Optimism, it turns out, is best in moderation.
People who have a rosy outlook are more likely than others to make prudent financial decisions, but those who are extreme optimists make riskier investments and save less money than others, a new study finds.
Manju Puri and David Robinson, professors of finance at Duke University in Durham, N.C., compared statistical and self-reported life expectancies to determine people's levels of optimism.
Overall, they relied on data on families in the United States, collected in 1995, 1998 and 2001 as part of the Federal Reserve Board’s Survey of Consumer Finances, which included self-reported life expectancies, health factors and demographics. The SCF typically surveys about 4,500 Americans every three years.
The researchers compared the self-reported life expectancies with statistical ones, grouping participants who expected to live longer than the data predicted as "optimists." Participants who expected to live an average of 20 years longer than is statistically likely were labeled "extreme optimists."
In moderation, optimism can lead to sensible decision making, but extreme optimists “display financial habits and behavior that are generally not considered prudent,” the authors write in the October issue of the Journal of Financial Economics.
The results held across demographic, risk-taking dispositions and health-related issues. They find that compared with others, optimists:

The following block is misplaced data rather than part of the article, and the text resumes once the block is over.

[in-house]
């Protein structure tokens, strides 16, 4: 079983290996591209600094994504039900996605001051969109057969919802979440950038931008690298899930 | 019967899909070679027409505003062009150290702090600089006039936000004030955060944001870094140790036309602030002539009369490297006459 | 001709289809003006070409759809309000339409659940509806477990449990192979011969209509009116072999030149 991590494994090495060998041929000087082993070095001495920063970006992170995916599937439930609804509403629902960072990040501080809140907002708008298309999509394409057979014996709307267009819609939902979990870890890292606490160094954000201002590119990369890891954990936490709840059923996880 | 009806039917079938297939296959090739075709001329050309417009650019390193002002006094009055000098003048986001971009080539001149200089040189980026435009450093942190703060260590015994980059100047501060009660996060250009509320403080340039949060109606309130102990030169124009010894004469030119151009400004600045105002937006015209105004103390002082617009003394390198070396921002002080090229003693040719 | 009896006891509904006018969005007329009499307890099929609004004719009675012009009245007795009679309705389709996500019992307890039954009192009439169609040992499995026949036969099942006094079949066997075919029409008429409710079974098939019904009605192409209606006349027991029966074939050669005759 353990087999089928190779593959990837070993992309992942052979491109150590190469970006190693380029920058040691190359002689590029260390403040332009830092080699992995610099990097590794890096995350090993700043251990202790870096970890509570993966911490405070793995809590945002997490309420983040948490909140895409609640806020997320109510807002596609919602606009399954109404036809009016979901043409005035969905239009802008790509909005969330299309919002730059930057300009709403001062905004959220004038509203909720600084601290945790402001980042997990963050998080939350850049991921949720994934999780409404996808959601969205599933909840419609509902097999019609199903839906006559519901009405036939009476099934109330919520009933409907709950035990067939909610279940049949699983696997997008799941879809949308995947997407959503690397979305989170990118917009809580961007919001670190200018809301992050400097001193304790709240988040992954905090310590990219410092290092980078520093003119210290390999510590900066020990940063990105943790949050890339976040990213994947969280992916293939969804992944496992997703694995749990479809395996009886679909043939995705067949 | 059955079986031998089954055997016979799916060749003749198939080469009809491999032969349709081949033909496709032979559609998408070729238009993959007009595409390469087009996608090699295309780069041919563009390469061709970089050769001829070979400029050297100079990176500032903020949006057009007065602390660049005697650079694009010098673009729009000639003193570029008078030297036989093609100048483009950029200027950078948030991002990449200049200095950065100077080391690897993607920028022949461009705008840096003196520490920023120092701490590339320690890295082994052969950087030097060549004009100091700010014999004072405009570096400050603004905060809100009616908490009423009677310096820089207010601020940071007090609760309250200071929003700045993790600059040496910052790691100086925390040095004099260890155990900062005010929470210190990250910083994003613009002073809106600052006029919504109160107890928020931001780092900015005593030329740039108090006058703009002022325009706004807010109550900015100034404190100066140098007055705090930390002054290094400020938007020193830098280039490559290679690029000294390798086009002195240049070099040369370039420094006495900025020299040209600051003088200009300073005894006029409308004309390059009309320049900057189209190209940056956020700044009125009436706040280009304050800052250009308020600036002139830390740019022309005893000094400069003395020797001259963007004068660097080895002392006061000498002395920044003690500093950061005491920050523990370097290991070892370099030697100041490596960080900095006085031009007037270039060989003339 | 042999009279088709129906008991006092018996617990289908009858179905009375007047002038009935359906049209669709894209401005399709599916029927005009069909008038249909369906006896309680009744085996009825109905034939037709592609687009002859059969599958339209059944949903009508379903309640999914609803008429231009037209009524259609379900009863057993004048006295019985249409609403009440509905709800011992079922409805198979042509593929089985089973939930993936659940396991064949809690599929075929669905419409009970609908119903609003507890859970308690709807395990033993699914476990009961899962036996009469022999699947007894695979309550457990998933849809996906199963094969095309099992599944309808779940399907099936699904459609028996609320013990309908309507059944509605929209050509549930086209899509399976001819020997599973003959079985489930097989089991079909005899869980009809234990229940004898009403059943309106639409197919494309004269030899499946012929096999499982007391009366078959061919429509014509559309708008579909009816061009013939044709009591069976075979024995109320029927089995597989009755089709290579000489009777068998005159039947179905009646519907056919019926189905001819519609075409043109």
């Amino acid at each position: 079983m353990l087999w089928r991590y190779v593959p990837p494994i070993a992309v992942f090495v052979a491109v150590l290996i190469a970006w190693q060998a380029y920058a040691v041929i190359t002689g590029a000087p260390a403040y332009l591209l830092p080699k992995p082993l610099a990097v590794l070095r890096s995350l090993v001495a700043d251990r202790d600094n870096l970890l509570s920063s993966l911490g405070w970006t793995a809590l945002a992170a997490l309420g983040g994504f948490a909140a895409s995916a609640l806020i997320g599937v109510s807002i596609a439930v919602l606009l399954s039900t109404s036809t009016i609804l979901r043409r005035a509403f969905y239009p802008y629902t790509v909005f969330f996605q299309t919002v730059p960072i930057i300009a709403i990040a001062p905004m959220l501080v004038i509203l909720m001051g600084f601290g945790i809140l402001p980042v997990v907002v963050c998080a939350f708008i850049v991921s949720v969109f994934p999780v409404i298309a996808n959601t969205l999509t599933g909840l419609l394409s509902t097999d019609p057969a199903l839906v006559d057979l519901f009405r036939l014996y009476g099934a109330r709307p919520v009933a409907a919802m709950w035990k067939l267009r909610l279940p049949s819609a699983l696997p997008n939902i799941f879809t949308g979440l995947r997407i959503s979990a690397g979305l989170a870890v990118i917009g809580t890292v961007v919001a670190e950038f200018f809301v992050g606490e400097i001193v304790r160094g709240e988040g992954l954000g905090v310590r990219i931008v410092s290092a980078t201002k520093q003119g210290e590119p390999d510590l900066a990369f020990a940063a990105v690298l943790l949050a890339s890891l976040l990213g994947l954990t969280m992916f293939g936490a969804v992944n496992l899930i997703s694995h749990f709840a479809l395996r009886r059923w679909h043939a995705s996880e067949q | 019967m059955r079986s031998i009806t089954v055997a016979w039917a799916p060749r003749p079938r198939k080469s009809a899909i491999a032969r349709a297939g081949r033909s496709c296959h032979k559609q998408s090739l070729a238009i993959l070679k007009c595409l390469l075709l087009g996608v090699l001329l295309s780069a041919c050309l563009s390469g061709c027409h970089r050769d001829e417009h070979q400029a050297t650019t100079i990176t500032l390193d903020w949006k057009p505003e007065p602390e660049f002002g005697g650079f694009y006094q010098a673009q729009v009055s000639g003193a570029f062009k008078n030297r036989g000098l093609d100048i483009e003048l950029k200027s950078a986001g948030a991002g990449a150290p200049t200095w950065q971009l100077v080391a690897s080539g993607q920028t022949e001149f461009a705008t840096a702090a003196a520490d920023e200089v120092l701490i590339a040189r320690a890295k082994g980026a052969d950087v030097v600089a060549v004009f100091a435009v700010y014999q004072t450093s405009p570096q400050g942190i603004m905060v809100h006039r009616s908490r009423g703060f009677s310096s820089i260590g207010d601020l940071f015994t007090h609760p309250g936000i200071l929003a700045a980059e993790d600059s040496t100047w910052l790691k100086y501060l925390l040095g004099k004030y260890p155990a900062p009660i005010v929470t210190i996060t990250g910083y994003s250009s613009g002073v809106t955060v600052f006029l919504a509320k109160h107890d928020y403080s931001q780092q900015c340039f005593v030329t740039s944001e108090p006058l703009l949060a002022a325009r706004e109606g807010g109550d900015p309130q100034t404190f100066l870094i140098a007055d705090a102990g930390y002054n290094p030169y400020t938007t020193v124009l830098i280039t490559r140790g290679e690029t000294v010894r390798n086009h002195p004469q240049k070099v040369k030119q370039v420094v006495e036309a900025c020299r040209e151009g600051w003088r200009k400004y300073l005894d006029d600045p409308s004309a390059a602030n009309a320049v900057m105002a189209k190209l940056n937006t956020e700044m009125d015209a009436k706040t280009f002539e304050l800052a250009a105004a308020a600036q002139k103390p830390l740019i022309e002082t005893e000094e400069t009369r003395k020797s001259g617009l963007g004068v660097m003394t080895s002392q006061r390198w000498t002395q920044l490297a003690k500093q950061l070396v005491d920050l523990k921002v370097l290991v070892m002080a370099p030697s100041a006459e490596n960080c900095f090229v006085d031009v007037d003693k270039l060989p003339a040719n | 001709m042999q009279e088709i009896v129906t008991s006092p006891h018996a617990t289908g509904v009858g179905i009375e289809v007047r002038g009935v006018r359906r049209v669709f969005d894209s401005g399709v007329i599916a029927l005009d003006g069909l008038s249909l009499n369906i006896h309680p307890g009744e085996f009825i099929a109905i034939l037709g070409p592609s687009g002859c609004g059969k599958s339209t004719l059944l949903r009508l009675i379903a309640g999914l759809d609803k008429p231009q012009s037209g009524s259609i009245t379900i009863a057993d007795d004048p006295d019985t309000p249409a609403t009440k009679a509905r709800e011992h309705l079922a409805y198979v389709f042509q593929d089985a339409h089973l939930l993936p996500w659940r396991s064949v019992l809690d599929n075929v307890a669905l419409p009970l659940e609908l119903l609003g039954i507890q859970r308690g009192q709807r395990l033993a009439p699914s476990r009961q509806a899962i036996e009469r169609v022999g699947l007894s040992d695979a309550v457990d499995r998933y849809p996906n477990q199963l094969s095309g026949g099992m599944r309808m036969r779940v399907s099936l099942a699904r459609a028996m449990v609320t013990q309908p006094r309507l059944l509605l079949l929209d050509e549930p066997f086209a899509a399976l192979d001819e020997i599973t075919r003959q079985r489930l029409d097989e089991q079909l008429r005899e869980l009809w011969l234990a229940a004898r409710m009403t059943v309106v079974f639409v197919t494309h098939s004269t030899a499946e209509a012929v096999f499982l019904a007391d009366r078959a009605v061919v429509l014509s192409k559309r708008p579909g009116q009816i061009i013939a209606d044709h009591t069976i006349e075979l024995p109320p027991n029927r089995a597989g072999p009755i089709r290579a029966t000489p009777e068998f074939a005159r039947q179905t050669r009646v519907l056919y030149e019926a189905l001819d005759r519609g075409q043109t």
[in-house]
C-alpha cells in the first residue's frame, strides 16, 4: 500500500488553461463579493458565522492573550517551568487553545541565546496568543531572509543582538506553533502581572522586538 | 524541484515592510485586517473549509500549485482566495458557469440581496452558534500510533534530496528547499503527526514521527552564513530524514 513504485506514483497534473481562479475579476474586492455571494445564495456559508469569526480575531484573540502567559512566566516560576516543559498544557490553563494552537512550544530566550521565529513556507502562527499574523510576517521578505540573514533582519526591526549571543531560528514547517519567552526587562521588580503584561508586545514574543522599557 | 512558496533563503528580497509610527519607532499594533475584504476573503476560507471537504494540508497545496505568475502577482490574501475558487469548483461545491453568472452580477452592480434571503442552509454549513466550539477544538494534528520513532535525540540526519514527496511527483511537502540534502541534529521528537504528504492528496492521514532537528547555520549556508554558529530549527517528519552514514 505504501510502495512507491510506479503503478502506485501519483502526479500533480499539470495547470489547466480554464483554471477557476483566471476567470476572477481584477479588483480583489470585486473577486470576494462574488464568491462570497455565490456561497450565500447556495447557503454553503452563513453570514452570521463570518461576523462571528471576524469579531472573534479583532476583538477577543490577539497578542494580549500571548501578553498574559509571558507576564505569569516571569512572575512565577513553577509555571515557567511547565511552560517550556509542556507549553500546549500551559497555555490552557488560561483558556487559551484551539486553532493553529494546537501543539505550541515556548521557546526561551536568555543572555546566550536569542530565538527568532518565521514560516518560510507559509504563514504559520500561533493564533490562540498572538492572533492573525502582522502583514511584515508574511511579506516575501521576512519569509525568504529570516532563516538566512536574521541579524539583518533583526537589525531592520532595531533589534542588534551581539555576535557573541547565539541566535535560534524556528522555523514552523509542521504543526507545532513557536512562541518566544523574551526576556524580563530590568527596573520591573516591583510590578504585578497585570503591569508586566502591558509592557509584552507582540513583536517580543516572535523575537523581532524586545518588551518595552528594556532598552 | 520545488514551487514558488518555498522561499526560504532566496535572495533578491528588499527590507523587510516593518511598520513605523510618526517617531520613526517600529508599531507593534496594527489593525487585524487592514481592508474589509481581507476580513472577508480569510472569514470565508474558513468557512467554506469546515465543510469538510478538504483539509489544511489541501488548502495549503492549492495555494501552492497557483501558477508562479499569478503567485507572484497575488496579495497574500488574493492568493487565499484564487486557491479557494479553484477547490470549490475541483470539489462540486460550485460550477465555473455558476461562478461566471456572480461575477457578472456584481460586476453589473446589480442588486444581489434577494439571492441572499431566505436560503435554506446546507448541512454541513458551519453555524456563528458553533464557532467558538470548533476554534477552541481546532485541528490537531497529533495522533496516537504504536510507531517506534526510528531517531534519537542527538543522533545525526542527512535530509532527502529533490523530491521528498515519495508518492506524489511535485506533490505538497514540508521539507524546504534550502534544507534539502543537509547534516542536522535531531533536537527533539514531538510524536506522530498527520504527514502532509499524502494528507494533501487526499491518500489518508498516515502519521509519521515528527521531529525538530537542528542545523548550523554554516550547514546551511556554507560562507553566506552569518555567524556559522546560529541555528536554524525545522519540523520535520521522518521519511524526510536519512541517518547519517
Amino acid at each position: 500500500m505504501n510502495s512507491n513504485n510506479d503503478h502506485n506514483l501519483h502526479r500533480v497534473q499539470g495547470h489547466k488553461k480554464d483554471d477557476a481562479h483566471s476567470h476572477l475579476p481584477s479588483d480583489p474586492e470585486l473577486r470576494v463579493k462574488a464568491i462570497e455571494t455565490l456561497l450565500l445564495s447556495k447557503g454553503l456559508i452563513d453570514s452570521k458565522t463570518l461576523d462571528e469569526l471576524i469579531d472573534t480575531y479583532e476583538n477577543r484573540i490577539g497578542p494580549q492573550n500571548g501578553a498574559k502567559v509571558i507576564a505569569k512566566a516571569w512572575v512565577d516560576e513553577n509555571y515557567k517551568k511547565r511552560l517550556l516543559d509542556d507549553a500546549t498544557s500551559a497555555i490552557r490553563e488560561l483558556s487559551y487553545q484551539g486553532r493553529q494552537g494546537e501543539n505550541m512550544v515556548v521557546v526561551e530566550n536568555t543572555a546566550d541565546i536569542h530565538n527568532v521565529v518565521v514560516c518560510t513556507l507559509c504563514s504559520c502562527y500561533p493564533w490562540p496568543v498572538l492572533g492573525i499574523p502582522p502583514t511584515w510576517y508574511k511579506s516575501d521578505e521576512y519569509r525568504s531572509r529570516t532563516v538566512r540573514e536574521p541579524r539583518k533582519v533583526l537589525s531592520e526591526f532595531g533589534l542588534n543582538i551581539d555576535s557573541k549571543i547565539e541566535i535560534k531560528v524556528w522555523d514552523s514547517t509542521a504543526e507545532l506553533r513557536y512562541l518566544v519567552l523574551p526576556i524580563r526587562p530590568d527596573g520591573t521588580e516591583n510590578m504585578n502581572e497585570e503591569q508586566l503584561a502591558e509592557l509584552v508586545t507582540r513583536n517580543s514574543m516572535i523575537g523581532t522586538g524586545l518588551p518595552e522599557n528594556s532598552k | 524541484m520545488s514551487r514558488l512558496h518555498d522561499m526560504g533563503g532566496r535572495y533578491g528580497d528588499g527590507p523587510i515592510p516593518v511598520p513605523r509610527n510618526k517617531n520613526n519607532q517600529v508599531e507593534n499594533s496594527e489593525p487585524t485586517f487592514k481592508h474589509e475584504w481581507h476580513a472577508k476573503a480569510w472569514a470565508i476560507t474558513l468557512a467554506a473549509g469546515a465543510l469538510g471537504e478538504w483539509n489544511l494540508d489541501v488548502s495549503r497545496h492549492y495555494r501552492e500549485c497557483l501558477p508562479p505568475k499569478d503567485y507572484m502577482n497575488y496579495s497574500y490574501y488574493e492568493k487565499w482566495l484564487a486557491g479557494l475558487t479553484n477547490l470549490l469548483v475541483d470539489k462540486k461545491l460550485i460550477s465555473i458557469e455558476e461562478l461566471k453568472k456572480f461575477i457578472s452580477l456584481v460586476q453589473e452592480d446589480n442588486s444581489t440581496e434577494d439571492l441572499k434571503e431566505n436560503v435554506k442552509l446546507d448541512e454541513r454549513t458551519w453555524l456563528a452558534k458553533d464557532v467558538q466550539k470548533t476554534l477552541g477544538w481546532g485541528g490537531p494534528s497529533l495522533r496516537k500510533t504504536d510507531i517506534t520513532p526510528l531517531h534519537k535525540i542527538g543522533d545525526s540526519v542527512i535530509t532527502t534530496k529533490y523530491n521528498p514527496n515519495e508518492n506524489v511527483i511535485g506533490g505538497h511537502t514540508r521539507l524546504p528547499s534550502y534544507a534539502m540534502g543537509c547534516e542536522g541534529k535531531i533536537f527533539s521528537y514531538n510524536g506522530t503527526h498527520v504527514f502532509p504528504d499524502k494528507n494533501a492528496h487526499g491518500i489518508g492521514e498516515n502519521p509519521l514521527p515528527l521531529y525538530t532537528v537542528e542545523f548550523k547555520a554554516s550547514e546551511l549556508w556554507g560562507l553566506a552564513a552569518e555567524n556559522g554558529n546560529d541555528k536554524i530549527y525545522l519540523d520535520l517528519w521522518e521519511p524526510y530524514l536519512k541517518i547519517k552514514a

- Work longer hours
- Invest in individual stocks
- Save more money
- Are more likely to pay their credit card balances on time
- Believe their income will grow over the next five years
- Plan to retire later, or not at all
- Are more likely to remarry if divorced
In comparison, extreme optimists:
- Work significantly fewer hours
- Hold a higher proportion of individual stocks in their portfolios
- Are more likely to be day traders
- Save less money
- Are less likely to pay off their credit card balances on a regular basis
- Are more likely to smoke
“The differences between optimists and extreme optimists are remarkable and suggest that over-optimism, like overconfidence, may in fact lead to behaviors that are unwise,” Puri said.
The researchers liken optimism to red wine.
“Doctors tell us that one or two glasses of red wine a day can be really healthy,” Robinson said, “but no one tells you to drink the whole bottle. It’s the same with optimism. A little bit is really beneficial, but too much can lead to some really bad economic choices.”
Further research is needed to tease out reasons why moderate and extreme optimists behave differently, the authors say.